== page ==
February 4, 2013
Growing food, families: K-State to introduce family gardening program
Children typically like to dig in the dirt and play with the garden hose.
And, when introduced to gardening, they also are more likely to eat fruits and vegetables they grow, and that’s why K-State Research and Extension is introducing a new, family-friendly gardening program this spring.
The goal is to make learning about food, nutrition and healthy choices a productive – and enjoyable – experience for families, said Andrea Feldkamp, who developed the new educational series to help clients who qualify for the U.S. Department of Agriculture’s Supplemental Nutrition Assistance Program.
Feldkamp serves as Kansas’ assistant coordinator for the USDA’s Family Nutrition, or SNAP-Ed, and Expanded Food and Nutrition Education programs, with responsibilities for matching nutrition education opportunities to needs in the state.
Feldkamp, who noted the health benefits of fruit and vegetables, advocates eating a variety of seasonal fruits and vegetables to manage weight, decrease obesity, reduce the risks of some cancers, heart disease, high blood pressure, and pulmonary diseases, and promote regularity, which also promotes to health.
Increasing physical activity, such as digging, weeding and watering, also can be helpful in preventing or delaying the onset of diabetes, she said.
According to Feldkamp, even a small garden can increase access to food and decrease food costs.
In considering opportunities to reach and teach families, Feldkamp has drawn from resources at the USDA, K-State, and the Denver Urban Garden’s school curriculum to create six can do-lessons for families.
The first three focus on the relationship between food, nutrition and health:
* “Healthy Bodies/ Healthy Gardens;”
* “What are Whole Grains?” and how are they different than refined grains, and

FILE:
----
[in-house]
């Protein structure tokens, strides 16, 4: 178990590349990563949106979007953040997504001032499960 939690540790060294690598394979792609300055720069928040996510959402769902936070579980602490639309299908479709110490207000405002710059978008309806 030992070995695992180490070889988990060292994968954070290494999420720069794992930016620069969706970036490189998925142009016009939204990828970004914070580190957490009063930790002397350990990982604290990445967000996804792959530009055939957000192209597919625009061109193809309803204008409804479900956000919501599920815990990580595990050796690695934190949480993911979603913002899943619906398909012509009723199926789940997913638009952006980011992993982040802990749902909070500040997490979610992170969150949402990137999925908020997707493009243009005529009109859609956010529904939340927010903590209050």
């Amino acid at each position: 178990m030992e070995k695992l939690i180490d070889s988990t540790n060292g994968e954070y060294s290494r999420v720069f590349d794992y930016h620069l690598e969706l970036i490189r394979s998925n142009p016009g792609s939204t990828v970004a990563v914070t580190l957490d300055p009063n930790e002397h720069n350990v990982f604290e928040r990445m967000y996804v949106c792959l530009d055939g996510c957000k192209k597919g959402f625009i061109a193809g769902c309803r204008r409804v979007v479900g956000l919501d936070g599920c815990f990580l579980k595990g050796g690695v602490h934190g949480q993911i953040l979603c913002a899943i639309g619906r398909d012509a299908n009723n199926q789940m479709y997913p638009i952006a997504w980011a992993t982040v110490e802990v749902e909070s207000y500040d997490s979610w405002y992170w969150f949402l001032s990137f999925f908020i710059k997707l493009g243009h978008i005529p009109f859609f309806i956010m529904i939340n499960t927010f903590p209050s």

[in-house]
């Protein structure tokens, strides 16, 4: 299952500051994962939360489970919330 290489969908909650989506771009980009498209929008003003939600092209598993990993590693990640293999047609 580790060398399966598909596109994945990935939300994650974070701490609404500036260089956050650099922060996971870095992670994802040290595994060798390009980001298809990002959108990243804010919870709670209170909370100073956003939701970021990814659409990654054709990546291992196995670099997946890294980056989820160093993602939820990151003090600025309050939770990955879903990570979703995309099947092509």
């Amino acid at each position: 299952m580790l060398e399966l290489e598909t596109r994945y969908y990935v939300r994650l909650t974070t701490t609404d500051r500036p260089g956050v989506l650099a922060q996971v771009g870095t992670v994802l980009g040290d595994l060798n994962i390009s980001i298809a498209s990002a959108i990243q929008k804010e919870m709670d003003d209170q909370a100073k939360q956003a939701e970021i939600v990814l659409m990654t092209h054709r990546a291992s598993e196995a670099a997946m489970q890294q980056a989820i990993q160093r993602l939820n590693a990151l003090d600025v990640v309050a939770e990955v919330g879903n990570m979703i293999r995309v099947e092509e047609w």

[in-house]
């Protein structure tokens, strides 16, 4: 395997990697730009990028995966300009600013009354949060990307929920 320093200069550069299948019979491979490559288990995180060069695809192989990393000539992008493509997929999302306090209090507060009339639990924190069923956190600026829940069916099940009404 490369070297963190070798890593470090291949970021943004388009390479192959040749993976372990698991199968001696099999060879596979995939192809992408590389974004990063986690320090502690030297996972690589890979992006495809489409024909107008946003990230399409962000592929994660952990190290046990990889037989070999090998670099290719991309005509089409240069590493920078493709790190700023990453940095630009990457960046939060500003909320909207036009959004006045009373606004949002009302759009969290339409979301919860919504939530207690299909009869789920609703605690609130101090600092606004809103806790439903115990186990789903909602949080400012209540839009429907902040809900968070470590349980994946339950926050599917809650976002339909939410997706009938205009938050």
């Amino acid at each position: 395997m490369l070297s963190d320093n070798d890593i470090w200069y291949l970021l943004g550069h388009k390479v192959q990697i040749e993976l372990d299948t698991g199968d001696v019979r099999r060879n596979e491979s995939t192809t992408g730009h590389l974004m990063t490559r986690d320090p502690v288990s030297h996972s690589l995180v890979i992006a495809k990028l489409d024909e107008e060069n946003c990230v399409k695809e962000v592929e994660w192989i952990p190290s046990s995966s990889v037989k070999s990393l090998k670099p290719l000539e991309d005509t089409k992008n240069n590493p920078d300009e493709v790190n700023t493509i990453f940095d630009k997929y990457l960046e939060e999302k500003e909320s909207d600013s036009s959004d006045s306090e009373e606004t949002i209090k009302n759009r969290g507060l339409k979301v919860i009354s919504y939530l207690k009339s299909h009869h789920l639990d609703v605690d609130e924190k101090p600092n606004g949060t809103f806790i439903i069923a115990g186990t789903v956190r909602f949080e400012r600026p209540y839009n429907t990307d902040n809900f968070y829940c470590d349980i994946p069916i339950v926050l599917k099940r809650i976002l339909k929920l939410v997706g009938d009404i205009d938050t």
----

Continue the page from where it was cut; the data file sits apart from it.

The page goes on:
* “Fruits and Vegetables” and why eating more fruits and vegetables is essential for health.
The second three — of six — lessons focus on basic gardening and growing food successfully:
* “Introducing the Seed” offers opportunities to learn about the different parts of various seeds and the role of each part in the growth process;
* “Dig In!” focuses on preparing the soil and how nutrients in the soil support plant growth, and
* “Spring Planting” includes tips for planting seeds and seedlings after your area’s frost-free date and caring for them throughout the growing season.
Many people also may not realize that in Kansas it’s possible to have both spring and fall crops.
Each educational session includes practical how-tos and a recipe related to the lesson, and families also are encouraged to record their progress in a garden journal, Feldkamp said.
And, while gardening at home is a possibility for many, even with a small yard, Feldkamp encourages container gardening when ground is not available, and community gardens that also provide opportunities for families to become acquainted with others in their community while gardening.
Beginning gardening requires minimal equipment, and, if participating in a community garden, equipment often is provided, she said.
The new Family Gardening curriculum is available in K-State Research and Extension offices participating in the USDA’s Snap-Ed programs, and the curriculum also will be made available on the Web so that others can benefit.
More information on food, nutrition and health, and managing family meals successfully is available at K-State Research and Extension offices in each of Kansas’ 105 counties, and online at www.ksre.ksu.edu/humannutrition.